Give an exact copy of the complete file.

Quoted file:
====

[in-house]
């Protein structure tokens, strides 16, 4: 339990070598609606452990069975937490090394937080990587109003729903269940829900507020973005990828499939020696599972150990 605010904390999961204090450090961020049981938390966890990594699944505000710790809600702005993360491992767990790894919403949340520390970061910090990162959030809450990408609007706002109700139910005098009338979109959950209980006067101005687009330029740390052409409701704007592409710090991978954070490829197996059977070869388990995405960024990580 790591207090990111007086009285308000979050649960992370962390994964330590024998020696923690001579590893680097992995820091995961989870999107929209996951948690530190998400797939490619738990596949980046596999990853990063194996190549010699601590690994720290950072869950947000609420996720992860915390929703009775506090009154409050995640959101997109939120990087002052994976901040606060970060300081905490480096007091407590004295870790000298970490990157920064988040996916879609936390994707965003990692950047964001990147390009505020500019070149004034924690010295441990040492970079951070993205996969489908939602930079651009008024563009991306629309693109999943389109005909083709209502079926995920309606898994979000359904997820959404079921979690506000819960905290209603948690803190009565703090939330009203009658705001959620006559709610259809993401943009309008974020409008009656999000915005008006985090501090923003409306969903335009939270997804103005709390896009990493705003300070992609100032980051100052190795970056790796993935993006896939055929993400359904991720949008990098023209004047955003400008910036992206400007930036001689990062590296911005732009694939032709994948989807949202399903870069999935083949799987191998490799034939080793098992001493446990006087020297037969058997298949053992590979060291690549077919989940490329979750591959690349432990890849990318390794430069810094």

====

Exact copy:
[in-house]
């Protein structure tokens, strides 16, 4: 339990070598609606452990069975937490090394937080990587109003729903269940829900507020973005990828499939020696599972150990 605010904390999961204090450090961020049981938390966890990594699944505000710790809600702005993360491992767990790894919403949340520390970061910090990162959030809450990408609007706002109700139910005098009338979109959950209980006067101005687009330029740390052409409701704007592409710090991978954070490829197996059977070869388990995405960024990580 790591207090990111007086009285308000979050649960992370962390994964330590024998020696923690001579590893680097992995820091995961989870999107929209996951948690530190998400797939490619738990596949980046596999990853990063194996190549010699601590690994720290950072869950947000609420996720992860915390929703009775506090009154409050995640959101997109939120990087002052994976901040606060970060300081905490480096007091407590004295870790000298970490990157920064988040996916879609936390994707965003990692950047964001990147390009505020500019070149004034924690010295441990040492970079951070993205996969489908939602930079651009008024563009991306629309693109999943389109005909083709209502079926995920309606898994979000359904997820959404079921979690506000819960905290209603948690803190009565703090939330009203009658705001959620006559709610259809993401943009309008974020409008009656999000915005008006985090501090923003409306969903335009939270997804103005709390896009990493705003300070992609100032980051100052190795970056790796993935993006896939055929993400359904991720949008990098023209004047955003400008910036992206400007930036001689990062590296911005732009694939032709994948989807949202399903870069999935083949799987191998490799034939080793098992001493446990006087020297037969058997298949053992590979060291690549077919989940490329979750591959690349432990890849990318390794430069810094």